Kernaghan, Scott (1997) He said, she said : how people judge sexual harassment cases in the absence of evidence. Masters thesis, Memorial University of Newfoundland.
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Previous work suggests that judgements of guilt or innocence in cases of sexual harassment are often based on the relative attractiveness of the defendant and the complainant. The present study hypothesized that, in addition to the role of attractiveness, the consistency of the defendant's perceived attitudes with sexual harassment may contribute to these judgements. In a 2 (accusation/no accusation of sexual harassment) X 2 (defendant's attitudes consistent/not consistent with sexual harassment) between subject's design, 160 undergraduates at Memorial University of Newfoundland rated the likelihood that an undergraduate male student had committed sexual harassment. Participants also rated their attraction to the target, completed a semantic differential evaluation, and gave estimates of social consequences for the target. Finally, participants indicated their own position on the attitudes ascribed to the target. The results indicated that targets holding attitudes consistent with sexual harassment were rated as more likely to be guilty of such behaviour than targets holding attitudes not consistent with sexual harassment. Participants whose attitudes were similar to the target's attitudes rated him as less likely to have committed sexual harassment. A consistency model is postulated which may augment the model of relative defendant and complainant attractiveness.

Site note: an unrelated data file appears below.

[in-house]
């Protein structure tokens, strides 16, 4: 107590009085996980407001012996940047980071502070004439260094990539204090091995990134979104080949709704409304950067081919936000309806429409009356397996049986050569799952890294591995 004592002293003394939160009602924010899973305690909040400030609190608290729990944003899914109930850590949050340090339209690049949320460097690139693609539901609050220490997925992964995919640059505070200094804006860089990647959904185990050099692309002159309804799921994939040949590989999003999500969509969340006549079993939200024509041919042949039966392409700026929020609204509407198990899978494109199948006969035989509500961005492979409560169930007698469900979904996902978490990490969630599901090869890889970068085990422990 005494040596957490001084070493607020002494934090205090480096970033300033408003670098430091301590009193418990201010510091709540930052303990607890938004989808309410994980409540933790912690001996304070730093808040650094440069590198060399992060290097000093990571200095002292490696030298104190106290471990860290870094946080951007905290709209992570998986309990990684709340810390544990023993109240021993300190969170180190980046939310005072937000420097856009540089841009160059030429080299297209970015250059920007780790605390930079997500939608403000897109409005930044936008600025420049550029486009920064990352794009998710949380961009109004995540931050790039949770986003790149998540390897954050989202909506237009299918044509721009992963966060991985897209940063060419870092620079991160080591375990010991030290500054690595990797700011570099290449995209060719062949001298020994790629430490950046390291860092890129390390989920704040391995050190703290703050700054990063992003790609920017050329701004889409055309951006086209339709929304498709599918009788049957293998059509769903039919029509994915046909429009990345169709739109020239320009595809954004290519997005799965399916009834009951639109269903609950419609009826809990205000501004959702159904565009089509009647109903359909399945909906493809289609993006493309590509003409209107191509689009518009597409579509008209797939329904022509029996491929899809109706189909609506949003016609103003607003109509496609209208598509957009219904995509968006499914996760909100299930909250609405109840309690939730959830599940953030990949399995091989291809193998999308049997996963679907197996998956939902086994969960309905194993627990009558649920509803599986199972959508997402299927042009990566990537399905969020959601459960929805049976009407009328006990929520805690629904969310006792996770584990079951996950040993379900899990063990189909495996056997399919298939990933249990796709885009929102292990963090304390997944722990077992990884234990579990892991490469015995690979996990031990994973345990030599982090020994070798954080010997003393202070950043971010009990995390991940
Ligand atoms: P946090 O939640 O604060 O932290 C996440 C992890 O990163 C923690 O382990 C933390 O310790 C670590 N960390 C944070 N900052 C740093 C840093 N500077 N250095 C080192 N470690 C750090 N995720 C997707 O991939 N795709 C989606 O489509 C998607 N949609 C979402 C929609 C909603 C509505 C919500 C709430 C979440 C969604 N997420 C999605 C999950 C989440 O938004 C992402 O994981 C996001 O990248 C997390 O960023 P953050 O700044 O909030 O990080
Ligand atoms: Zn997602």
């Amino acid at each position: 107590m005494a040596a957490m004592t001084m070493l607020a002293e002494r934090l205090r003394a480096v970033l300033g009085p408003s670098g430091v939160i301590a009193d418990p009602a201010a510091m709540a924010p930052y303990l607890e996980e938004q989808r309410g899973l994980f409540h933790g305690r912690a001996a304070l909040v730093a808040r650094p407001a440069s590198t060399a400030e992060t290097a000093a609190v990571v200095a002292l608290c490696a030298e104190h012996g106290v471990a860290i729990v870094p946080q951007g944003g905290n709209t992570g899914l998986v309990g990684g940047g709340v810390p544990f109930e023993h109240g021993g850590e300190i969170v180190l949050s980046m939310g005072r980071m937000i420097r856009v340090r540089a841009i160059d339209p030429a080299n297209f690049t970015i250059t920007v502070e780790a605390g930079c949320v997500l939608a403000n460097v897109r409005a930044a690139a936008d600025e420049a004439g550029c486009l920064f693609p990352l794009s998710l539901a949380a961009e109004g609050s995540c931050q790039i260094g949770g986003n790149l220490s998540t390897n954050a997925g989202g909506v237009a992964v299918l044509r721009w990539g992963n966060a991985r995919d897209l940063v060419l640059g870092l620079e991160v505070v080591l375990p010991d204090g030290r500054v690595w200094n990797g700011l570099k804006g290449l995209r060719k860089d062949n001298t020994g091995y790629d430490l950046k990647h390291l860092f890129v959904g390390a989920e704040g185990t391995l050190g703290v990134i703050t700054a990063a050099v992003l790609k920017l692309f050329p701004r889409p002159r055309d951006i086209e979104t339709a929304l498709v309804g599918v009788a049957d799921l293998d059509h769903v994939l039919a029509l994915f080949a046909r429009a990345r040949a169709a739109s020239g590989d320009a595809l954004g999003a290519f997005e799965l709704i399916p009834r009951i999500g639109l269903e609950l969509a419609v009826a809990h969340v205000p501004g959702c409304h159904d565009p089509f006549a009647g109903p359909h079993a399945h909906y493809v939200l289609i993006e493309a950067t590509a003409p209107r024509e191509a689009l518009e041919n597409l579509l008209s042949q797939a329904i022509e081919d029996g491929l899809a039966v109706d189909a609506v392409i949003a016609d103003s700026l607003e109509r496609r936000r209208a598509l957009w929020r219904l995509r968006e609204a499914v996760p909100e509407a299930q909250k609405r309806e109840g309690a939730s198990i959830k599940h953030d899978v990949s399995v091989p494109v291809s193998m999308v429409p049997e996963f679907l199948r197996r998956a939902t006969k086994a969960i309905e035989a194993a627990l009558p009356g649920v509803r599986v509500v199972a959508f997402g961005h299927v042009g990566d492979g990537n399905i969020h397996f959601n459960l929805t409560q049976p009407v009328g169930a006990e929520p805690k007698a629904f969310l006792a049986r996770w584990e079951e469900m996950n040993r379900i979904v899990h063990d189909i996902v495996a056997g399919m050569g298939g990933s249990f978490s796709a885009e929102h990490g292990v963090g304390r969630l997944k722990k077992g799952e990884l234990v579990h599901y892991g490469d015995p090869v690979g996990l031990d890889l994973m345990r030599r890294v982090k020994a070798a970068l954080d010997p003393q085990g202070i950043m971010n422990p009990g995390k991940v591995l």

|Item Type:||Thesis (Masters)|
|Additional Information:||Bibliography: leaves 56-59.|
|Department(s):||Humanities and Social Sciences, Faculty of > Psychology
Science, Faculty of > Psychology
|Geographic Location:||Canada--Newfoundland and Labrador--St. John's|
|Library of Congress Subject Heading:||Sexual harassment; Judgment; Prosecution--Decision making|
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